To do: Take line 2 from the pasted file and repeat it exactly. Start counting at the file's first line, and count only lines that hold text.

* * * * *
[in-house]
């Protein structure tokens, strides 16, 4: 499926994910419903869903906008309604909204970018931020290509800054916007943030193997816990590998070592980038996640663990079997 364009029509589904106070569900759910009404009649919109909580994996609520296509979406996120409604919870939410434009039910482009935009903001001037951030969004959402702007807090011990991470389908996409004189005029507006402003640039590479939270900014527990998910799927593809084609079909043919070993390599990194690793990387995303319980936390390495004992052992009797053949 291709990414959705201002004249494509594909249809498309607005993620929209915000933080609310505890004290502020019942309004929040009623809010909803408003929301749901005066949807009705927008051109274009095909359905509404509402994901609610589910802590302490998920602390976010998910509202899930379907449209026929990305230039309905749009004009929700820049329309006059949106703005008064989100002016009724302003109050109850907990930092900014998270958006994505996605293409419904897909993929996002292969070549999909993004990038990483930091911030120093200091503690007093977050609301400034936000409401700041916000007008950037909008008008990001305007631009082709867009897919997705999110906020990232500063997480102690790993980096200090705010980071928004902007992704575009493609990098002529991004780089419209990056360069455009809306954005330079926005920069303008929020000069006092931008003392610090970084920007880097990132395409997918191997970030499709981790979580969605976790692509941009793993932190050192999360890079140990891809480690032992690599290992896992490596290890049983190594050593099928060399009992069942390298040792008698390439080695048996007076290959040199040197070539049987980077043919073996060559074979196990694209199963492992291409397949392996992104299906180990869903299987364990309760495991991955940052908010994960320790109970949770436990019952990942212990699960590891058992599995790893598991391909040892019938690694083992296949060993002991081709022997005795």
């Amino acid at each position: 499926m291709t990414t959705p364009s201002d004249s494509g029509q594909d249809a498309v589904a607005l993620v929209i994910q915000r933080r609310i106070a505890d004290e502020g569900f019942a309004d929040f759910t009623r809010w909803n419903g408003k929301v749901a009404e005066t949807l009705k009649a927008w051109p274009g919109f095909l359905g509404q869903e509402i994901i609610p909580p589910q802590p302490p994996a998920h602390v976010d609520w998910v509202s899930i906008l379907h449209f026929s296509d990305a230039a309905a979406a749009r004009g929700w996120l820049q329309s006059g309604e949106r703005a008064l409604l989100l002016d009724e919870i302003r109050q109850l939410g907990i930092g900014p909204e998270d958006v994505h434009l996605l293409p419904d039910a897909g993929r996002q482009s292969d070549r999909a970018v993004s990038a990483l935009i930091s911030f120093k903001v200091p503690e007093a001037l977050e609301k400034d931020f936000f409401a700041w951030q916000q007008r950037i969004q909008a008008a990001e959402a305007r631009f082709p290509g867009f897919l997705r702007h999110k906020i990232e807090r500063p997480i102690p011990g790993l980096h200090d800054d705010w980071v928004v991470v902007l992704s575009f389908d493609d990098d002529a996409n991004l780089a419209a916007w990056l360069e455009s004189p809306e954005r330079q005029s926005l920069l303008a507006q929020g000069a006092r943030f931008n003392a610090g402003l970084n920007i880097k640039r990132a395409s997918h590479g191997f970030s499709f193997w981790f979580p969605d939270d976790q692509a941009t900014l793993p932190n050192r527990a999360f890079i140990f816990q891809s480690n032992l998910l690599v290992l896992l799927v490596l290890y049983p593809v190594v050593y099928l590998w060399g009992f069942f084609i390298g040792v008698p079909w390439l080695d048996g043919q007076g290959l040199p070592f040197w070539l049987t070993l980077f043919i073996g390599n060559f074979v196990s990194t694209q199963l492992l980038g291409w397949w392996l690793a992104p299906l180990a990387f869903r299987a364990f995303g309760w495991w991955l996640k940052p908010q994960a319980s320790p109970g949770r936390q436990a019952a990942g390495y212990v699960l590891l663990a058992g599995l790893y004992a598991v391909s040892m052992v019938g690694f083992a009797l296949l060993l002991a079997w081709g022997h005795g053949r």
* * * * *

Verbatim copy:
């Protein structure tokens, strides 16, 4: 499926994910419903869903906008309604909204970018931020290509800054916007943030193997816990590998070592980038996640663990079997 364009029509589904106070569900759910009404009649919109909580994996609520296509979406996120409604919870939410434009039910482009935009903001001037951030969004959402702007807090011990991470389908996409004189005029507006402003640039590479939270900014527990998910799927593809084609079909043919070993390599990194690793990387995303319980936390390495004992052992009797053949 291709990414959705201002004249494509594909249809498309607005993620929209915000933080609310505890004290502020019942309004929040009623809010909803408003929301749901005066949807009705927008051109274009095909359905509404509402994901609610589910802590302490998920602390976010998910509202899930379907449209026929990305230039309905749009004009929700820049329309006059949106703005008064989100002016009724302003109050109850907990930092900014998270958006994505996605293409419904897909993929996002292969070549999909993004990038990483930091911030120093200091503690007093977050609301400034936000409401700041916000007008950037909008008008990001305007631009082709867009897919997705999110906020990232500063997480102690790993980096200090705010980071928004902007992704575009493609990098002529991004780089419209990056360069455009809306954005330079926005920069303008929020000069006092931008003392610090970084920007880097990132395409997918191997970030499709981790979580969605976790692509941009793993932190050192999360890079140990891809480690032992690599290992896992490596290890049983190594050593099928060399009992069942390298040792008698390439080695048996007076290959040199040197070539049987980077043919073996060559074979196990694209199963492992291409397949392996992104299906180990869903299987364990309760495991991955940052908010994960320790109970949770436990019952990942212990699960590891058992599995790893598991391909040892019938690694083992296949060993002991081709022997005795």